A Year: Day to Day Men: 18th of October
Music and Literature
October 18, 1906 was the birthdate of American muralist and abstract painter James Brooks.
James Brooks was born in Saint Louis, Missouri, attended the Southern Methodist University and studied at the Dallas Art Institute with Martha Simkins. He moved to New York City in 1927, attending night classes at the Art Students League from 1927 to 1930. Brooks joined the Federal Art Project, a New Deal program to fund the visual arts, in 1936. With the funds from the Art Project, he painted his mural “Flight” around the rotunda of the Marine Air Terminal at La Guardia Airport. This 235 foot long mural was painted over by the Port Authority of New York during the 1950s; it was restored in 1980.
James Brooks, a first generation abstract expressionist painter, was among the first of that genre to use staining as an important technique in his works. In his paintings from the late 1940s, Brooks began to dilute his oil paints in order to stain the mostly raw canvases; this period of his works often combined abstract shapes with calligraphy. Brooks was interested in creating ‘accidents’ with his paints to convey personal meanings.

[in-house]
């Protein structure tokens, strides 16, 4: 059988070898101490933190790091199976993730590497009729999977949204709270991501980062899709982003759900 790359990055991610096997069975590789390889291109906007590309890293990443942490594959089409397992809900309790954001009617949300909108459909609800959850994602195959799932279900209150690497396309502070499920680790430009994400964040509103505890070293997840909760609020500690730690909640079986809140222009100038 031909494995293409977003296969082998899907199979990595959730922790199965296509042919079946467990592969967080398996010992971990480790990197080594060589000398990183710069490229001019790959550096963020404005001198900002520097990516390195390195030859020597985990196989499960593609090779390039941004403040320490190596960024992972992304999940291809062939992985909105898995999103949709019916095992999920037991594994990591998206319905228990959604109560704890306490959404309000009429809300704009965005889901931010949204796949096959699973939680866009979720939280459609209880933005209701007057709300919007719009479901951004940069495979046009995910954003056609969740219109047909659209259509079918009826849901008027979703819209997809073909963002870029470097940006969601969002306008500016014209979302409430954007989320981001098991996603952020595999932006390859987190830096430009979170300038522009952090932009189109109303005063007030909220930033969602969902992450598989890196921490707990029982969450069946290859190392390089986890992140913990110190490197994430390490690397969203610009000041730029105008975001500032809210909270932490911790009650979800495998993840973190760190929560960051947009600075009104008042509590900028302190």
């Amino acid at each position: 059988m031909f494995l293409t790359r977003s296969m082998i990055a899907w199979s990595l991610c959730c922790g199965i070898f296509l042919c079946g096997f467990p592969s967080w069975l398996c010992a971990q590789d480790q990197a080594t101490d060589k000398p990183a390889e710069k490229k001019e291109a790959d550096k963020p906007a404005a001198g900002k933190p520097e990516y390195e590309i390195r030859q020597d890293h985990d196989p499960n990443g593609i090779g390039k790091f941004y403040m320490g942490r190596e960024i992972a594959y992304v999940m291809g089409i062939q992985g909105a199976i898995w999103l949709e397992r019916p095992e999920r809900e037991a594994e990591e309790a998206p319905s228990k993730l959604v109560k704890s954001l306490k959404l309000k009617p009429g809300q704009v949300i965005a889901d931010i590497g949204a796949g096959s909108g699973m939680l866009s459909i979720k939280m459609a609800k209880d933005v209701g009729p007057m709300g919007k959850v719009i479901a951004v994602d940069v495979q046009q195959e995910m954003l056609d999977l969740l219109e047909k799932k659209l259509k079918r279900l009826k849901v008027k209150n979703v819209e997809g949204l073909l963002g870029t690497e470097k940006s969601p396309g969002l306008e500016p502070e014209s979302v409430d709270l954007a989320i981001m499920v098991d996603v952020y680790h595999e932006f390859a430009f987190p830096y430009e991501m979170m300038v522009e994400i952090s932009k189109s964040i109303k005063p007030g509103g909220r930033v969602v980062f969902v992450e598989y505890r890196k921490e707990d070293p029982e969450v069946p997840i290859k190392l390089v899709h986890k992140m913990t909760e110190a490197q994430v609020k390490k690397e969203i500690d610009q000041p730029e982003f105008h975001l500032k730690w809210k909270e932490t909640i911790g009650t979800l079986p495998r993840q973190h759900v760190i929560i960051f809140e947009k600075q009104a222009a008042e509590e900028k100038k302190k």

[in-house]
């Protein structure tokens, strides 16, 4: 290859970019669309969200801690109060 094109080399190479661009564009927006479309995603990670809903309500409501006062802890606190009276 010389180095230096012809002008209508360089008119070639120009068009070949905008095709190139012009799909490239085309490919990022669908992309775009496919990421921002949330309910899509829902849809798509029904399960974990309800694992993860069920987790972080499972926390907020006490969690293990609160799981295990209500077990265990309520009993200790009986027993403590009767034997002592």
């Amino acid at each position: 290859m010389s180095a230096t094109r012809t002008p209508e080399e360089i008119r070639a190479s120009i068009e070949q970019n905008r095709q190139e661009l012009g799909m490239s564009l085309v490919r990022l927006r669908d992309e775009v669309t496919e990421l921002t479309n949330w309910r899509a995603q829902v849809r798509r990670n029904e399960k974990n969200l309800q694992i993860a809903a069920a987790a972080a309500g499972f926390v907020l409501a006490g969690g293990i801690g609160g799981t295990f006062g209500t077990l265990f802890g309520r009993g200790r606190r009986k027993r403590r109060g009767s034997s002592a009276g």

During the period he participated in the WPA Federal Art Project, James Brooks executed several murals beside his “Flight” at the Marine Terminal. These included a mural at the Queens Public Library, now unfortunately demolished, and at the Post Office in Little Falls, New Jersey. Brooks was also a teacher, teaching at Columbia University, Pratt Institute, Cooper Union, and was an Artist-in-Residence at the American Academy, in Rome, Italy.
Inspired by his friendships with Jackson Pollock and Lee Krasner, Brook’s work evolved through an interest in the unconscious as well as experiments with collage. He adopted some of the Surrealist principles in his early works which eventually led him to Abstract Expressionism. Over the decades, Brooks’ work evolved to become more mysterious, utilizing the accidental bleeds of the enamel paint seeping through the canvas weave of his paintings as a basis for his more solid calligraphic marks.
James Brooks’ work can be seen in the collections of the Art Institute of Chicago, The Museum of Modern Art in New York, the Tate Gallery in London and the National Gallery of Art in Washington DC.